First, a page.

Pink Champagne Jellies with Champagne Cream
This is a tried and trusted recipe and one of my personal favourites. The Champagne cream is best made at the last minute, with Champagne from a freshly opened bottle – it's a great experience actually eating it with all the bubbles in it, and you can always drink the rest of the Champagne!
|10 fl oz (275 ml) pink Champagne, plus about 6 tablespoons for the Champagne cream|
|5 sheets leaf gelatine|
|1 large lemon|
|3 oz (75 g) golden caster sugar|
|5 fl oz (150 ml) double cream, softly whipped|
|Oven temperatures and Conversions|
|Click here for information|
|You will also need 6 martini glasses with a 5 fl oz (150 ml) capacity or similar.|
This recipe first appeared in The Delia Collection: Puddings.
To make the jelly, first soak the leaves of gelatine in a bowl of cold water until soft (about 5 minutes).
Next, measure 15 fl oz (425 ml) of water into a saucepan, scrub the lemon then, using a peeler, pare off the coloured part only of the zest, add this to the pan, along with the sugar, and bring up to simmering point.
After that, take the pan off the heat, squeeze the leaves of gelatine with your hand to remove the excess water and add them to the hot lemon and water mixture, whisking all the time with a balloon whisk until the gelatine has melted.
Add the juice of the lemon, then strain the contents of the pan into a large bowl either through a coffee filter or a fine sieve lined with muslin or gauze. Leave to cool, then cover and chill in the fridge until the jelly is on the point of setting.
This should take about 1-1½ hours.
After that, uncork the Champagne, measure out 10 fl oz (275 ml) and pour it into the jelly, stirring once or twice to blend everything together. Then ladle the jelly gently into serving glasses, trying to conserve as many bubbles as you can so they will be apparent when the jelly is eaten.
Chill the jellies, covered with clingfilm, for 4 hours, by which time they should be deliciously soft set.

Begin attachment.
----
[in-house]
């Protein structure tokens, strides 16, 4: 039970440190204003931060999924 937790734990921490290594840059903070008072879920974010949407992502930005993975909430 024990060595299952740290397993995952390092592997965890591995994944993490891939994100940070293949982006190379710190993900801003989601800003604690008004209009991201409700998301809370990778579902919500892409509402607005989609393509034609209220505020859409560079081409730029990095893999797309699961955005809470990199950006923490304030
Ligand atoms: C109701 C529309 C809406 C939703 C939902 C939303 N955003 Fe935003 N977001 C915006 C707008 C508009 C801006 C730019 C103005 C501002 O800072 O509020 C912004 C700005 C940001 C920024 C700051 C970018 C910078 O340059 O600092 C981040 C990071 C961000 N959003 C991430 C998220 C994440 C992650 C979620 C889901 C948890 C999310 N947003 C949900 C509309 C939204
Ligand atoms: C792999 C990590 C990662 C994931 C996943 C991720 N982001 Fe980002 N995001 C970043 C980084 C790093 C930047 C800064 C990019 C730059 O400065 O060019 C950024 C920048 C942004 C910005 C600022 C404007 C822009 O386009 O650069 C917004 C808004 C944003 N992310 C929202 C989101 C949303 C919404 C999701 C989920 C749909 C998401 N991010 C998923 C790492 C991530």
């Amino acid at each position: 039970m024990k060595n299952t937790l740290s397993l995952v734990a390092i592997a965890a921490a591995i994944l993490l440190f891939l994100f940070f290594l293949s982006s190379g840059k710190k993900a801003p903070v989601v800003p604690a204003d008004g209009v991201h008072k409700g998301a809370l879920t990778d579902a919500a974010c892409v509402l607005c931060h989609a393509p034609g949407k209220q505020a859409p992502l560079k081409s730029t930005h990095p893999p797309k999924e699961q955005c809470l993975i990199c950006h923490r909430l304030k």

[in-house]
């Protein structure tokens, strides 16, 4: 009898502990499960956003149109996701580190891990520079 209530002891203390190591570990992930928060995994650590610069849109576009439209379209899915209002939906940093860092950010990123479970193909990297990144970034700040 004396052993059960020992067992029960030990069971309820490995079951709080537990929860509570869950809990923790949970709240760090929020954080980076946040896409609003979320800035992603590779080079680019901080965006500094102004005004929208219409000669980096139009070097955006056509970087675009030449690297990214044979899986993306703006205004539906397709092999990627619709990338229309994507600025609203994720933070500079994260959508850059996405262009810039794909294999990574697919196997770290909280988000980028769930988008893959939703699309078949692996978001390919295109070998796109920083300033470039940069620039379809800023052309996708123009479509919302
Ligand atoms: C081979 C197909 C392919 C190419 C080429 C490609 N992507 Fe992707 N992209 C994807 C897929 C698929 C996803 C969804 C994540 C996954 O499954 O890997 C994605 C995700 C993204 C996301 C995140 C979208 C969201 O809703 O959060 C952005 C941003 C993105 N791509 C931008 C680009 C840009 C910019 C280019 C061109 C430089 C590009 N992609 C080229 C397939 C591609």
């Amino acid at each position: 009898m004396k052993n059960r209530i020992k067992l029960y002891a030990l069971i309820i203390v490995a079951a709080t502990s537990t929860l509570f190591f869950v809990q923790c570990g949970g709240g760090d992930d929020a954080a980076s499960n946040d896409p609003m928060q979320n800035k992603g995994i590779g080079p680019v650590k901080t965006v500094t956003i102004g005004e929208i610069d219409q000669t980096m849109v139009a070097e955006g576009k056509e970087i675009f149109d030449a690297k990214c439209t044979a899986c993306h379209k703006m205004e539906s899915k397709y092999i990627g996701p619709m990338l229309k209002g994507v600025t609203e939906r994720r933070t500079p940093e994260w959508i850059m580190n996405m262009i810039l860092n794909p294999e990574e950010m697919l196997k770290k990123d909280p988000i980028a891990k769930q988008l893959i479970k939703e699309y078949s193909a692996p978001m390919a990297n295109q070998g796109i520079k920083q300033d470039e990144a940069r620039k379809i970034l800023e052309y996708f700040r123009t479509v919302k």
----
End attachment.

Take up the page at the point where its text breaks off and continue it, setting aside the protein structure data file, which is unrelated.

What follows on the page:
For the cream, no real measurement here, I'm afraid, because the Champagne has to be poured straight from the bottle and whisked into the cream – but we have calculated that 6 guessed tablespoons is about right for 5 fl oz (150 ml) of softly whipped double cream.
Note If you'd prefer to use powdered gelatine instead of leaf, sprinkle the contents of an 11.7 g sachet over 2 tablespoons of water in a small heatproof bowl, placed in a saucepan of simmering water.
Remove the pan from the heat and leave to stand for 10 minutes.
Whisk into the hot lemon and water mixture as above.
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If you really want to splash out you can make this with champagne, but sparkling white wine works very well, too. This is a lovely light dessert that slips down easily after a rich main course. It looks beautiful served in stemmed champagne flutes
All that's involved here is a quick-dissolving packet jelly and a generous amount of port and claret. For this reason it is strictly an adult jelly, so I'm afraid drivers will have to have something else.
There's something wintry about these lovely light jellies - the cider, dried fruits and cider syllabub all combine to create a great taste sensation, indulgent enough to serve at a special-occasion dinner.
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